Racquel Mock, one of Stone’s students, enrolled in the Forensic Nursing GCE Program during the Fall Semester of 2018. She currently works in the medical field at an outpatient infusion center. The staff at her facility had to crosstrain to assist during the pandemic if the inpatient units became overcrowded. Mock found it difficult to locate a facility for her clinical. She reached out to a few over the Summer, but there have been delays in responses as a result of the pandemic. She stated that other students in her program are experiencing the same delays.

Mock said that her most difficult semester was the Spring 2020 because she took two courses instead of one on top of her other responsibilities, such as working a full-time job and partially owning a small business. Mock stated that “my professional workload fluctuation makes it difficult to stick to a set schedule.” Her professors have provided breaks during the pandemic and have expressed their appreciation for the students who are frontline workers. Mock said that “each professor that I have had during this pandemic has been open and available to listen to our needs and doing their best to accommodate us.”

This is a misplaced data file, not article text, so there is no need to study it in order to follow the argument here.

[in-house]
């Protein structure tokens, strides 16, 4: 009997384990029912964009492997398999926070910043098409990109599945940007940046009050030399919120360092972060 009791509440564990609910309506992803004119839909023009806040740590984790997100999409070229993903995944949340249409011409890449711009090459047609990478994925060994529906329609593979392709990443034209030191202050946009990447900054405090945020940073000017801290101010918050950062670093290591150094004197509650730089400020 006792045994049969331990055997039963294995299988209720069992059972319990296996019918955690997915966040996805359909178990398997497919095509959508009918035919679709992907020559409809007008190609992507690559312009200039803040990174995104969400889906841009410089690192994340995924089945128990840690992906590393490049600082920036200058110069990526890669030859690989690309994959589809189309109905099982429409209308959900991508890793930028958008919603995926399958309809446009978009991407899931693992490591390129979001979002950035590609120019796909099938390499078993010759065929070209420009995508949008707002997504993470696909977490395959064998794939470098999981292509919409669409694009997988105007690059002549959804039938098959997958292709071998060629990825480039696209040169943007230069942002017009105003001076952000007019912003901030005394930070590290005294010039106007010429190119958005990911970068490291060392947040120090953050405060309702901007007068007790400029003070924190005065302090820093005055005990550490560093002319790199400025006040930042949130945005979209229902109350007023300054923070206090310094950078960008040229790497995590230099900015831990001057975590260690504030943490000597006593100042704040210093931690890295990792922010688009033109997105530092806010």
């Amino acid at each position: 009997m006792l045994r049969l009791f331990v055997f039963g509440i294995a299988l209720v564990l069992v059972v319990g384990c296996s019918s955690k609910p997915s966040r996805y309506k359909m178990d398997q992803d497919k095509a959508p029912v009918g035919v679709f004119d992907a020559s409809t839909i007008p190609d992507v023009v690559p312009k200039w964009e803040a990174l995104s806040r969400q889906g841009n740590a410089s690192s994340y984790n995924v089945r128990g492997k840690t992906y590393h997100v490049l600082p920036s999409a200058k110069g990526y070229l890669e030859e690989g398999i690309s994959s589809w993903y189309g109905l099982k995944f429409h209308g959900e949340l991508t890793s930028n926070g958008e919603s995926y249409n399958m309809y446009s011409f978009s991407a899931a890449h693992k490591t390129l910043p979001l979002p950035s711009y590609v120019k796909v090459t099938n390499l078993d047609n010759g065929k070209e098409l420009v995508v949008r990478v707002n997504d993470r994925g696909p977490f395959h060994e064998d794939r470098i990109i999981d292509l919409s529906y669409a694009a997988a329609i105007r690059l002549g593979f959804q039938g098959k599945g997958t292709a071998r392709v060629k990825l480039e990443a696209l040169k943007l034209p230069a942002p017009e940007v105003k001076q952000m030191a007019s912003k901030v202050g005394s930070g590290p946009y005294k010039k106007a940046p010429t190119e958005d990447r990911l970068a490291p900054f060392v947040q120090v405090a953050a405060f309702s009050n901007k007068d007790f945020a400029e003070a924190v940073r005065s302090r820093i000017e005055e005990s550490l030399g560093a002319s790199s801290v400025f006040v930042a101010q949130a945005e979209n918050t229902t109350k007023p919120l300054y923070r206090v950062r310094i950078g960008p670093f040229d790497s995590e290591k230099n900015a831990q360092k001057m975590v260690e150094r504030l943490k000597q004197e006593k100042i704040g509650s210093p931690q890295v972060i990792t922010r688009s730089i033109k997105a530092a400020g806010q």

Nancy Murray Ph.D., the Dean of Education for both the undergraduate and graduate programs, said that it was difficult to ensure that students had enough practicum hours. The requirements were reduced during the pandemic to 150 practicum hours which made it easier for students to gain licensures. 

This was more of a challenge than the previous two semesters, but became more manageable during the 2021 Spring Semester said Murray. Now, students in education programs follow whichever protocols their supervisors are following. If they taught hybrid courses, then the students obtaining practicum hours would teach in this hybrid format, as well. 

Professors in this program made use of videos as well to instruct their students on the seven elements and skills necessary for the practicum. Professors used Teaching Channel Plus to convey these concepts. Because the majority of the education programs run fully online, and they do not have a Spring Break or finals week, these programs did not have to make shifts in dates, even when the pandemic first began. This allowed for an easier transition, Murray stated.